Pre-inclusion Agreement with South Metro Fire – Is It Good For Littleton’s Citizens?

City Council will approve an Agreement to Move to South Metro Fire on Tuesday, April 17, 2018

 The Meeting is Your Last and Only Chance to be Heard before the Move to South Metro Fire Goes Final

 Tell Council You Want A Fair Deal

 Fire protection is a big deal for everyone and we all respect and appreciate the service fire fighters provide for the City of Littleton.  When Littleton’s fire partners, Highlands Ranch and the Littleton Fire Protection District, backed out of their Agreement with the City, the City explored other fire and emergency service options.  The result of its exploration is the Pre-Inclusion Agreement that will be considered at Tuesday’s April 17, 2018 council meeting. Continue reading

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City Council Regular and Special Meeting 3 April 2018 – South Metro Fire

City Council Regular Meeting.      3 April 2018.        Citizen Minutes – Karina Elrod was absent

Citizen Comments

Linda Knufinkepresented a comparison of the cost between South Metro and Littleton Fire based on a cost per call.  She used the CAFR info from each organization to make her comparisons.  The data shows that South Metro’s cost per call is $5,857.29 and Littleton’s cost per call is $1,777.47.  Continue reading

Want to Know How Much More You Will Pay For Fire with South Metro

City Council directed staff to negotiate for Littleton to be included within the South Metro Fire District.  This will cause Littleton residents to pay more for fire and EMS protection than we are currently paying.  Below are some “calculators” that you can use to see what difference it will make on your property tax liability.  Just plug in your number into the blue box and the new rate will appear.  Make sure you use the correct chart – there are two – residential and commercial.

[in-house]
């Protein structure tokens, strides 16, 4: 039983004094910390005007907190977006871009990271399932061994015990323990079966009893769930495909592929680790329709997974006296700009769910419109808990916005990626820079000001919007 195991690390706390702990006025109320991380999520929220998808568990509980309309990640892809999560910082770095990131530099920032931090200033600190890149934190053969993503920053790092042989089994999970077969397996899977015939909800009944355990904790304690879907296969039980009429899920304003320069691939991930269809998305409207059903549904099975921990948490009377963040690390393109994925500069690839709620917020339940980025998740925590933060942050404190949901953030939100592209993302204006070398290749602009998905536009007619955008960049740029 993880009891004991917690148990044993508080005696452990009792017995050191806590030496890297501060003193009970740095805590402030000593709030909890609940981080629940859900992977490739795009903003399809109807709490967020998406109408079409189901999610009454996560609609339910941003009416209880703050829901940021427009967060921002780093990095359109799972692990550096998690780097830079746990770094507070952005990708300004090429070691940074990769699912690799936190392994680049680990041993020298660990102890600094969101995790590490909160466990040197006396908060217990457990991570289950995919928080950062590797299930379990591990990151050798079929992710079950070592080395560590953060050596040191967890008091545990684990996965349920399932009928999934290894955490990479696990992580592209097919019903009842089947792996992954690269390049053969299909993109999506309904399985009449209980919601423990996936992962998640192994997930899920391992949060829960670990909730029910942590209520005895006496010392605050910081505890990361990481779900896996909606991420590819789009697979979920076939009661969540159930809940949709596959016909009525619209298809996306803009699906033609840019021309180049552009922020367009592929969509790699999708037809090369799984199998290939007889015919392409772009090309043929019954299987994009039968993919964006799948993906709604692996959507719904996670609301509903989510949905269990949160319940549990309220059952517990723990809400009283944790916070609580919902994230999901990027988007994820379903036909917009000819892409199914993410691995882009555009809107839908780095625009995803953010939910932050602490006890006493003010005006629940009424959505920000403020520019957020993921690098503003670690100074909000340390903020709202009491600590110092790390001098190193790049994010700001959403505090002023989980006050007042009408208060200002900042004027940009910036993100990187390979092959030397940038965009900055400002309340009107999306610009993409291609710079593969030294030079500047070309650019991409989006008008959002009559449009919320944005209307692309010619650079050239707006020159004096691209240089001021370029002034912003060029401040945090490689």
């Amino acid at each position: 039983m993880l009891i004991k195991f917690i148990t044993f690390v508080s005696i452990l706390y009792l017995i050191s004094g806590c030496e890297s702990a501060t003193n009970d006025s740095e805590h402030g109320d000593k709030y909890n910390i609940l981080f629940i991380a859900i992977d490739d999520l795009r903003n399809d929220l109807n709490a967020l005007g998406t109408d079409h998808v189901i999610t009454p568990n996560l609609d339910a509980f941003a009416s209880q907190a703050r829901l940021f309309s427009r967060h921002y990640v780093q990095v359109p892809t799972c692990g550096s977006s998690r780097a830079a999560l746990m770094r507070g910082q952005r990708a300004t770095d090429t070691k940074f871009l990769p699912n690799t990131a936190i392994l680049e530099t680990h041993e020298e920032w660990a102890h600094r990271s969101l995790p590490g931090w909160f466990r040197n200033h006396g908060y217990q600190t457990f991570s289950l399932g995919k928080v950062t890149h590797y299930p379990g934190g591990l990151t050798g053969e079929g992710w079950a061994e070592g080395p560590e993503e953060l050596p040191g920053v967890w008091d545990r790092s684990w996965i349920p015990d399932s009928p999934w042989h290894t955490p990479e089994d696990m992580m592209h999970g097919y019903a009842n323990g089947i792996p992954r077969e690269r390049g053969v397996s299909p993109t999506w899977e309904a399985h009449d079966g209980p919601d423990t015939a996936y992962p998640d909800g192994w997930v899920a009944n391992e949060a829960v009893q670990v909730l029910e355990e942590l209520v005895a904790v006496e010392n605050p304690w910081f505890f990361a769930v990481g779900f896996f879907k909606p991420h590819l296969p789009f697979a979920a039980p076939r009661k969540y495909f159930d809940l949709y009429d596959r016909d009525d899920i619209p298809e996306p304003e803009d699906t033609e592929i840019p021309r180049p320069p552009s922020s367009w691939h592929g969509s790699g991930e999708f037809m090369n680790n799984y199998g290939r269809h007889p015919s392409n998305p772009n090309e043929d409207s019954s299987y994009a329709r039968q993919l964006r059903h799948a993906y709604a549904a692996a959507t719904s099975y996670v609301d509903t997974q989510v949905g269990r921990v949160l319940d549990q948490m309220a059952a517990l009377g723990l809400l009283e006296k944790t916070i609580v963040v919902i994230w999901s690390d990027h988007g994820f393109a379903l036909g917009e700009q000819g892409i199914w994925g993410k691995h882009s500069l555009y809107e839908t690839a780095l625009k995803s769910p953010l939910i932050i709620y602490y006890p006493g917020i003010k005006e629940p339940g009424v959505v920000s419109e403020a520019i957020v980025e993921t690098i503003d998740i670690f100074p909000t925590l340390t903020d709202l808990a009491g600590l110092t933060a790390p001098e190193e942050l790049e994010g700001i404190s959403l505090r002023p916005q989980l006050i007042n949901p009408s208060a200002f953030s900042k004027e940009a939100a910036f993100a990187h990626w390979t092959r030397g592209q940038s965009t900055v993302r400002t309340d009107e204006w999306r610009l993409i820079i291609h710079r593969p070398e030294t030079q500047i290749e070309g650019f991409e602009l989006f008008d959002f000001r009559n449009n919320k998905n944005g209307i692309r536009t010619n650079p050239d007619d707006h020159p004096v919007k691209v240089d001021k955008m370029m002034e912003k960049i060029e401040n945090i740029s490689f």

Residential v2

Commercial Assessment

We do not know how much the unification will cost us and won’t until the council votes.  Once the council votes the question will have to go to the taxpayers as this will be a tax increase under TABOR.

At the 3 February workshop, city council did discuss the possibility of reducing our current 6.662 mill levy to 2 mills creating a credit to offset some of the extra charge of going to South Metro.  Currently, we pay approximately $7,100,000 – crediting back some of that cost through a mill levy reduction equivalent to $4,000,000 in the form of a credit would leave $3,100,000 on the table for council to spend.  They also talked about earmarking their $3,100,000 in “savings” to be spent on street maintenance.*  If council decides they want to reduce our mill levy to help us pay for the increase in fire protection just how much they are willing to reduce it remains to be seen.  Who knows, maybe they will decide to credit the taxpayers 100% for what we are currently providing in taxes to pay for fire protection.  It is a policy question that council will decide.

 

*Not sure this can be done – council mandating how future council’s appropriate funds.  Apparently the city attorney has a way around this difficulty.

Question on Quorum for LIFT

LIFTs by-laws were amended to remove the number that defines a quorum and left the language that a quorum is a majority of the members.  And the UR law defines a quorum as a majority of the number of commissioners.

It is not clear why others have deemed that a quorum of LIFT is 4 – a number that was deliberately removed from the by-laws.